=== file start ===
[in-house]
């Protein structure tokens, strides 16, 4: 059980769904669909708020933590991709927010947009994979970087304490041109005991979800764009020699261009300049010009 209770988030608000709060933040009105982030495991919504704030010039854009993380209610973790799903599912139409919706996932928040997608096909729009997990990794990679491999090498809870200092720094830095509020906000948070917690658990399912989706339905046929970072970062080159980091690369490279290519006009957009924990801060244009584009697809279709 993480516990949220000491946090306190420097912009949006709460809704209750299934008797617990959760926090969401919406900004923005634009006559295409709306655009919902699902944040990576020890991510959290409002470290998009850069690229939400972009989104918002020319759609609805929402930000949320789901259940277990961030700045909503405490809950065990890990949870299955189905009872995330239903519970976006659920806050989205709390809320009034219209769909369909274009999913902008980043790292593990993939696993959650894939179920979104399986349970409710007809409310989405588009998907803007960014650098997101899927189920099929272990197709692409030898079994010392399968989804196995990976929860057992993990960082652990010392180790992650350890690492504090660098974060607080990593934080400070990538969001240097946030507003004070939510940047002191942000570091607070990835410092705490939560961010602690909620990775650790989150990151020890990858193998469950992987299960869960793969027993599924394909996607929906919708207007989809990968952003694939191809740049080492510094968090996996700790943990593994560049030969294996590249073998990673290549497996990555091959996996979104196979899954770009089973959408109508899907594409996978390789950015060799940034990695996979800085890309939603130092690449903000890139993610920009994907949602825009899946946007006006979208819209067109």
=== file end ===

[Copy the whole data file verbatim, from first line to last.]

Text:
[in-house]
């Protein structure tokens, strides 16, 4: 059980769904669909708020933590991709927010947009994979970087304490041109005991979800764009020699261009300049010009 209770988030608000709060933040009105982030495991919504704030010039854009993380209610973790799903599912139409919706996932928040997608096909729009997990990794990679491999090498809870200092720094830095509020906000948070917690658990399912989706339905046929970072970062080159980091690369490279290519006009957009924990801060244009584009697809279709 993480516990949220000491946090306190420097912009949006709460809704209750299934008797617990959760926090969401919406900004923005634009006559295409709306655009919902699902944040990576020890991510959290409002470290998009850069690229939400972009989104918002020319759609609805929402930000949320789901259940277990961030700045909503405490809950065990890990949870299955189905009872995330239903519970976006659920806050989205709390809320009034219209769909369909274009999913902008980043790292593990993939696993959650894939179920979104399986349970409710007809409310989405588009998907803007960014650098997101899927189920099929272990197709692409030898079994010392399968989804196995990976929860057992993990960082652990010392180790992650350890690492504090660098974060607080990593934080400070990538969001240097946030507003004070939510940047002191942000570091607070990835410092705490939560961010602690909620990775650790989150990151020890990858193998469950992987299960869960793969027993599924394909996607929906919708207007989809990968952003694939191809740049080492510094968090996996700790943990593994560049030969294996590249073998990673290549497996990555091959996996979104196979899954770009089973959408109508899907594409996978390789950015060799940034990695996979800085890309939603130092690449903000890139993610920009994907949602825009899946946007006006979208819209067109």